SIEGE: Beyond the Book #2 – Schism and Union

In Siege, the emperor Constantine pushes through the Union of the Catholic and Orthodox churches, hoping to receive aid from the West.  However, his push for union only divides his people, inciting the Greek monk Gennadius to do whatever it takes to keep union from occurring.

While the role of Gennadius is somewhat exaggerated in Siege, there can be no doubt that he was a stubborn foe of union.  There can also be no doubt that the struggles over union played a key role in the fall of the city.  Successive emperors pressed hard for union, gambling that the aid it brought would offset the dissension it bred.  But their gamble did not pay off.  Despite the Pope’s call to arms, very little help came from the West.  The Union served only to embitter and divide the people of the empire.

The Union was an attempt to bridge a divide between Rome and Constantinople that had been centuries in the making.  The schism between the Catholic and Orthodox churches had its roots in politics, theology, and culture.  The origins of the break can be traced to 395 AD and the death of Theodosius, the last emperor of a unified Roman Empire.  After Theodosius, Rome split permanently into two empires, one ruled from Rome and the other from Constantinople.  The two quickly grew apart.  Latin remained the dominant language in the West while Greek eventually became the language of the East.  In the West, Rome was overrun by Germanic tribes, who had a huge impact on the development of Christianity there.  As Roman political power faltered, the Church increasingly took over a political role, and the Pope emerged as the most powerful secular ruler in the West.  In the East, the empire continued to thrive.  Constantinople was a powerful, affluent city.  The Patriarch remained a religious figure, more concerned with the purity of doctrine than with the political and logistic troubles that occupied the Pope.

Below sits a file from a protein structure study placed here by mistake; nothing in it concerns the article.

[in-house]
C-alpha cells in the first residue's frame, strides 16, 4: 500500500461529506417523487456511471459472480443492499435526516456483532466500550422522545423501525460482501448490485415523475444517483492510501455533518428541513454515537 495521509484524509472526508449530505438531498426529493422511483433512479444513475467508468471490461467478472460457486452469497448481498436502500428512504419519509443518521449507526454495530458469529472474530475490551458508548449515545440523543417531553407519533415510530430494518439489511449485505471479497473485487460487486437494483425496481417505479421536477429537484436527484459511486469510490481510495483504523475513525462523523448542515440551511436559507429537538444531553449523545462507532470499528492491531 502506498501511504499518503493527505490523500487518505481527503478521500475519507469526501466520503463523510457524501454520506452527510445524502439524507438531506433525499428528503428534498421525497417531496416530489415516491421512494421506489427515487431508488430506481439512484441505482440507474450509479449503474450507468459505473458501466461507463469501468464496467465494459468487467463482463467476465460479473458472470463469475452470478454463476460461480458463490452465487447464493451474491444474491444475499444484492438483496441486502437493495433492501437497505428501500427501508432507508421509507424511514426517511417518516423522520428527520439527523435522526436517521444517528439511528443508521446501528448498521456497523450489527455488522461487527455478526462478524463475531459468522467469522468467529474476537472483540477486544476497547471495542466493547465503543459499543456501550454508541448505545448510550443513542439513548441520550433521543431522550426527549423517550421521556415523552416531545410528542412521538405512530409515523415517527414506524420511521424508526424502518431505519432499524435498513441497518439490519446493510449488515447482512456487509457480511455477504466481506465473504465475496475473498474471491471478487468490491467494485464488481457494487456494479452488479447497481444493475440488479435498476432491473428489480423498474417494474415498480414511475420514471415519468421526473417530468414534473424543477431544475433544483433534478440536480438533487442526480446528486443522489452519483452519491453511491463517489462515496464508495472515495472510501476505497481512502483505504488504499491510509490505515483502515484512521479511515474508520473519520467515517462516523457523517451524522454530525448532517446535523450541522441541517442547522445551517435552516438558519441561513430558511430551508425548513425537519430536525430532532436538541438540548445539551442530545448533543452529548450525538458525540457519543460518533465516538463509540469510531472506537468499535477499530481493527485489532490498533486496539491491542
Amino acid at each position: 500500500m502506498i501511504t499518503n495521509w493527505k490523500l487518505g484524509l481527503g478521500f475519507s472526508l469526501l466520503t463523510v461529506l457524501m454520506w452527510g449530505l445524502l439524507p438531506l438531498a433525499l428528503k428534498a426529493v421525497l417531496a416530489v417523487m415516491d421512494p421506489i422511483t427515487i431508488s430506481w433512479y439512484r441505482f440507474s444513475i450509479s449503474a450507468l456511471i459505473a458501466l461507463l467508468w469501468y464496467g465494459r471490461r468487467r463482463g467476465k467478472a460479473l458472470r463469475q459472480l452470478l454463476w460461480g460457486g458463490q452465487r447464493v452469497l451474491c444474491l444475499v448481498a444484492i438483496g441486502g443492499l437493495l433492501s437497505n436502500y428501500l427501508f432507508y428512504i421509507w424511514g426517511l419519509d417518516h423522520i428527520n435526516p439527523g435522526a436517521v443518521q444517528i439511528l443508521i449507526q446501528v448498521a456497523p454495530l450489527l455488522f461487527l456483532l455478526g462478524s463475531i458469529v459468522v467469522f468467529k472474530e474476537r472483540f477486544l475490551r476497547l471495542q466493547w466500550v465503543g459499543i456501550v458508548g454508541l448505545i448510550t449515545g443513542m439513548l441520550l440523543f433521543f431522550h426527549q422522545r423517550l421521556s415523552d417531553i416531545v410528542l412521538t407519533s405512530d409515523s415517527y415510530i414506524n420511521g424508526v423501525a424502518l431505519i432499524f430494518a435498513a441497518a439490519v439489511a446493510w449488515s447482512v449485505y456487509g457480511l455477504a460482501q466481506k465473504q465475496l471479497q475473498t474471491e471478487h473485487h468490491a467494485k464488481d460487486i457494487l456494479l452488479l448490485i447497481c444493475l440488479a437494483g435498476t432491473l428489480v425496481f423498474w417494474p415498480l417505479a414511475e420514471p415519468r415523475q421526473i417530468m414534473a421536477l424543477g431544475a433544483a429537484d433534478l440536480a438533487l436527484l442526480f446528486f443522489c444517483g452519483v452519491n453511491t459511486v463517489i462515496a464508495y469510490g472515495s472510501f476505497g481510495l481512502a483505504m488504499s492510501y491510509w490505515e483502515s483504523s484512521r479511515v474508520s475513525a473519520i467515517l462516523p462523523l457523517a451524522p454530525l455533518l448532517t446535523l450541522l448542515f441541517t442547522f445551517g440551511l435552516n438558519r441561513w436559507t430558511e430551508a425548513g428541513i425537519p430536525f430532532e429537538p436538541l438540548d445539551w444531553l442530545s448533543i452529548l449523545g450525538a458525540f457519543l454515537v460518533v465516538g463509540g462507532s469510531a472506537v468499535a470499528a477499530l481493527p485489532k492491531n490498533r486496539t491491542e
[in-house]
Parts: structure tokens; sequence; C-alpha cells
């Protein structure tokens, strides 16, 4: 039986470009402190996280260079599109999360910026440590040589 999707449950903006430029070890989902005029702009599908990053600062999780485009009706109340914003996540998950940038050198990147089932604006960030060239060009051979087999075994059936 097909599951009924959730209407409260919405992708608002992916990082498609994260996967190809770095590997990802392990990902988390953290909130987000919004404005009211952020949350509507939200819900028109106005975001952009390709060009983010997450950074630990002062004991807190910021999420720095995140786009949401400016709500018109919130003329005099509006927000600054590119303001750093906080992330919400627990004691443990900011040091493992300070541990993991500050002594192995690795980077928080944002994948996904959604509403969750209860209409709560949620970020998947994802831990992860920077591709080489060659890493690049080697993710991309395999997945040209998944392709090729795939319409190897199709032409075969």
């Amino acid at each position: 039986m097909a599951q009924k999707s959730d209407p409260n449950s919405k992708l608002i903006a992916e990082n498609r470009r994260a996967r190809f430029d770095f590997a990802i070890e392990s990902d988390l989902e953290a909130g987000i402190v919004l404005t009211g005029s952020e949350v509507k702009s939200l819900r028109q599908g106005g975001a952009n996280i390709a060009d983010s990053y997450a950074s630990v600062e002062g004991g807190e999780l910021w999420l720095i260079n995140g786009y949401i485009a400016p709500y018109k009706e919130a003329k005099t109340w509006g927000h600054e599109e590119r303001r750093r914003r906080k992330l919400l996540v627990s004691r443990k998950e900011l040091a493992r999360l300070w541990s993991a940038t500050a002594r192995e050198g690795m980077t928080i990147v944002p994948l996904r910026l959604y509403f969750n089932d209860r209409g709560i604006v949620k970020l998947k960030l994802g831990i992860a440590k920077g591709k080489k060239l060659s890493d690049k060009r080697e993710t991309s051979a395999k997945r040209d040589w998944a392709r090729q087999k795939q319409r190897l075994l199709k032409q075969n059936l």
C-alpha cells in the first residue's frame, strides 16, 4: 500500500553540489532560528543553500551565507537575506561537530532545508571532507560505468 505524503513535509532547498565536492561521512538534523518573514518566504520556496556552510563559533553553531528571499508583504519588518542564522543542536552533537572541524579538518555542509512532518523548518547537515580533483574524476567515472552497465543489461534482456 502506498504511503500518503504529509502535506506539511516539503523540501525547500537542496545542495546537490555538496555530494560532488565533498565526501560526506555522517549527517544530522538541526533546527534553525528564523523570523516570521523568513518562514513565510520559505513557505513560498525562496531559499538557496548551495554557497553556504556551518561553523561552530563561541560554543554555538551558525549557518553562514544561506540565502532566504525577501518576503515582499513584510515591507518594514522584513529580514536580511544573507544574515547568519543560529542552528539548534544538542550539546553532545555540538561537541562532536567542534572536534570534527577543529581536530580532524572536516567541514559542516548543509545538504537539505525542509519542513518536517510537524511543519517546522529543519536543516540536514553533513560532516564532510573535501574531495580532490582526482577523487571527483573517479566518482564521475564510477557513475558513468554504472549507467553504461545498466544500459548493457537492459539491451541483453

The theological differences that divide the two churches seem arcane enough, but to theologians they were important.  The origin of the split revolves around a portion of the Nicene Creed known as the filioque doctrine (filioque is Latin for “and the son”).  The original creed, agreed upon in 381 AD at the Council of Constantinople, read as follows: “We believe in the Holy Spirit, the Lord, the Life-Giver, Who proceed from the father.  With the Father and the Son, He is worshipped and glorified.”  In 589 AD, the Third Council of Toledo, amended the Nicene Creed to read: “We believe in the Holy Spirit, the Lord, the Life-Giver, Who proceeds from the father and the Son.  With the Father and the Son, He is worshipped and glorified.”  This new version of the Creed eventually spread to all the western churches.  It was rejected in the East, most notably by Patriarch Photius, who in 867 AD excommunicated the Pope for supporting the filioque doctrine.  Nevertheless, the doctrine continued to gain support in the West, and in 1014 AD, it was proclaimed as official Church doctrine.

The filioque doctrine helped to justify the split of the Church and to prevent reconciliation of East and West, but the immediate cause of the schism revolved around Church politics.  As their temporal power grew, successive Popes became more aggressive in their claim to universal jurisdiction over the Church.  The Patriarch in Constantinople, on the other hand, argued that the Pope was merely one bishop amongst others, and that the Church should continued to be ruled by the heads of the five major patriarchates: Rome, Constantinople, Alexandria, Antioch, and Jerusalem (although in effect, Alexandria, Antioch, and Jerusalem, which were now in Muslim hands, had little say in the matter).  According to the Patriarchs a council of bishops was needed to determine important doctrinal issues.  In particular, the Patriarchs rejected Pope Benedict VIII unilateral alteration of the Nicene Creed in 1014 by the insertion of the filioque doctrine.

There were also an increasing number of liturgical and practical differences between the Western and Eastern churches, and as the name of the Orthodox Church implies, the eastern branch of the church generally maintained the traditional position in opposition to innovations stemming from Rome.  Important points of difference included the western introduction of unleavened bread into the Eucharist, the western practice of celibacy amongst priests (parish priest can be married in the eastern faith), and the eastern rejection of the worship of icons.